Upcoming College Visits
Each Spring and Fall, numerous colleges and universities will visit the Twin Cities and Chicago. These information sessions are a fantastic place to make connections with Admission Representatives and ask specific questions. These are strongly recommended for Seniors. Juniors and Sophomores are welcome to attend as well. I will update this list frequently as schools announce their visits.
As you start to explore your college options, touring campuses can be both fun and informative. It will help you decide if you want an urban or rural campus, big or small, commuter or residential. This said, there is no reason to plan numerous special trips to various cities and schools. The cost is often prohibitive and many questions and visuals are available on websites.
I do, however, encourage you to stop by local campuses when you are traveling for fun, at a wedding or family celebration, or when opportunities present themselves. For example, you may not want to attend the University of Minnesota or DePaul University, but have you really considered what a more urban campus feels like? Likewise, nearby Grinnell, Lake Forest and Carleton Colleges will introduce you to smaller, liberal arts schools that do not have graduate programs and are under 4,000 students. These nearby opportunities will then make it easier to pin point, for example, if you would be happier at a school in the heart of Boston, or one tucked away a few hours from a city.
So, what should you do once you get to a campus? If you are Senior, the first thing to establish is if you need an interview. If so, take the opportunity to schedule one in advance. These are only offered to Seniors starting in June or so of each year. Schools have different times and days that these are conducted and, particularly in the summer, can limit hours, so plan ahead. In addition, take a tour, ideally, before, attend a class of interest, view or eat in a dining room, ask to visit a first year and upper-class dorm, and simply wander. What does it feel like to you? Where are the common gathering areas? Where do the kids get mail? Where is the bookstore? Pick up a map and, beyond the tour, just take in as much as you can.
Here are some things to keep in mind, ask, and consider:
Are First Year students required to take a First Year Seminar? If so, how many are offered, what is the average size and how do I decide?
When must I declare a major? What about a minor? Can I double major and/or double minor?
What is the average class size?
Do professors or graduate students teach courses? (This is obviously in university settings.)
How many classes do professors teach and how many hours of office time are set aside for students?
Is the college on semesters or quarters?
Does the college sponsor their own study abroad program? If not, how can I find one that this school endorses?
What is the percentage of freshmen returning for sophomore year?
How many papers versus tests can I expect as a Biology major? An English major? A Music major?
Are there Saturday classes?
How am I assigned a Faculty Mentor? Does this change once I select a major?
What are the most popular majors? The most difficult?
What meal plans are available? Are they flexible for snacks? Are they bound to a particular dining hall?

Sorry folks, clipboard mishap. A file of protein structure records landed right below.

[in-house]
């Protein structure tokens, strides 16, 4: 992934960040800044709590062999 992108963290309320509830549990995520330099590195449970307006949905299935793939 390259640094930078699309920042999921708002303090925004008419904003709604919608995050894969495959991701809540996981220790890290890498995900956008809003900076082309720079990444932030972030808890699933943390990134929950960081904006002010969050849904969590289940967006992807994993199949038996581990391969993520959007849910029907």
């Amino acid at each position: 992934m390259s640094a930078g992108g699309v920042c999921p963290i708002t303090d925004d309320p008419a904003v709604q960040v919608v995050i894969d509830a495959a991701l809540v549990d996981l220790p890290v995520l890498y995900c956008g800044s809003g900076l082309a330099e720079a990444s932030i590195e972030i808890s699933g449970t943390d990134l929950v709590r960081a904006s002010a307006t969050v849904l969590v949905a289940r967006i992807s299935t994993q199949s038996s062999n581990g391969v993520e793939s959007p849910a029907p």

Are dorms co-ed or single sex? Beyond Freshmen year, how is housing done? Is there a lottery and, if so, do upper classmen get priority?
How expensive are the various housing options? Do any have kitchens or eating areas within?
Where do most students eat?
Are First Year students housed along side upper classmen or kept separate?
Are all dorm rooms WIFI? What about the campus as a whole?
How many students have cars? Can First Years have a car? Is it needed?
Are there dorm proctors? Are there special housing options, ie quiet dorms, multi-national dorms, major-specific dorms, “dry” dorms?
How many students live off campus?
How do students spend their weekends?
Do students stay on campus or leave? If they do leave, where do they go?
If there is a House system, how does that affect the social atmosphere?
What is the policy on alcohol and how prevalent is it on campus?
What type of performers, artists, intellectuals visit campus and where are such events held?
How many students participate in club sports? How do I get involved?
Do I need to buy tickets to sporting events? If so, when?
How many plays and music performances are offered? How much are tickets to such events?
Are there opportunities for prayer or religious gathering?
Can I start my own club? How?
Do Faculty ever spend time on the weekends on campus?
Is there a student union that functions as a center of campus and/or of social life?
How prevalent is the Greek system? How many students belong? How is the interaction between affiliated and non-affiliated students? When is rush held and can I join at any point, if I desire, or only as a Freshman?
Is there an athletic facility on campus and can I work out at no additional cost? What are the hours? Is there a swimming pool for student use?
How may students work on campus?
What types of jobs are available and are they hard to find?
Is there a credit union for the university where a student can open a checking account?
How many students are on financial aid?
What is the average amount spent on books and other materials?
Does the school provide computers or do I need to buy my own?
How expensive is it to get around the town, the city, to nearby areas? How expensive are nearby restaurants and/or amenities?
Can classes be audited at no cost?